[Shoshana Zuboff] “In my early fieldwork in the computerising offices and factories of the late 1970s and 80s, I discovered the duality of information technology: its capacity to automate but also to ‘informate,’ which I use to mean to translate things, processes, behaviours, and so forth into information. This duality set information technology apart from earlier generations of technology: information technology produces new knowledge territories by virtue of its informating capability, always turning the world into information. The result is that these new knowledge territories become the subject of political conflict. The first conflict is over the distribution of knowledge: ‘Who knows?’ The second is about authority: ‘Who decides who knows?’ The third is about power: ‘Who decides who decides who knows?’

Now the same dilemmas of knowledge, authority and power have surged over the walls of our offices, shops and factories to flood each one of us… and our societies. Surveillance capitalists were the first movers in this new world. They declared their right to know, to decide who knows, and to decide who decides. In this way they have come to dominate what I call ‘the division of learning in society,’ which is now the central organising principle of the 21st-century social order, just as the division of labour was the key organising principle of society in the industrial age.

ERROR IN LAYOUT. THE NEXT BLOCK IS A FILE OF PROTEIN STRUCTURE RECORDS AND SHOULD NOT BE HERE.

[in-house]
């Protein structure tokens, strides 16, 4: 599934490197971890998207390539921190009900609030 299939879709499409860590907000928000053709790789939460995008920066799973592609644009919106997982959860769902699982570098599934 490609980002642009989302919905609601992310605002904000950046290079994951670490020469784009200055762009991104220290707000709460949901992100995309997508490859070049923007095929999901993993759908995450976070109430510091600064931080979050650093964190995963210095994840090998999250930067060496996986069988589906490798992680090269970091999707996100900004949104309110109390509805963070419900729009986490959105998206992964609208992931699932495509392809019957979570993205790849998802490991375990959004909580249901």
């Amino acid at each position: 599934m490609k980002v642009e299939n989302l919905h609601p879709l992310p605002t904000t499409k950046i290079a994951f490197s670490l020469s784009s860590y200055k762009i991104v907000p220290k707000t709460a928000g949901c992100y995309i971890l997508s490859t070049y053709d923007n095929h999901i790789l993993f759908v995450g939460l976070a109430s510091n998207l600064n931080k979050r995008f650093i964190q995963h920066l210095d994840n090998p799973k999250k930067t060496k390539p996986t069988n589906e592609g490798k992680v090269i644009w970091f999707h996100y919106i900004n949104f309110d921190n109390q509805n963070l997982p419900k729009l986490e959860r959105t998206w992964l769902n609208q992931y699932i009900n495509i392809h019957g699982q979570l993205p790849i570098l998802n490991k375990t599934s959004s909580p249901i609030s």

So the big story is not really the technology per se but the fact that it has spawned a new variant of capitalism that is enabled by the technology?

[Shoshana Zuboff] “Larry Page grasped that human experience could be Google’s virgin wood, that it could be extracted at no extra cost online and at very low cost out in the real world. For today’s owners of surveillance capital the experiential realities of bodies, thoughts and feelings are as virgin and blameless as nature’s once-plentiful meadows, rivers, oceans and forests before they fell to the market dynamic. We have no formal control over these processes because we are not essential to the new market action. Instead we are exiles from our own behaviour, denied access to or control over knowledge derived from its dispossession by others for others. Knowledge, authority and power rest with surveillance capital, for which we are merely ‘human natural resources.’ We are the native peoples now whose claims to self-determination have vanished from the maps of our own experience.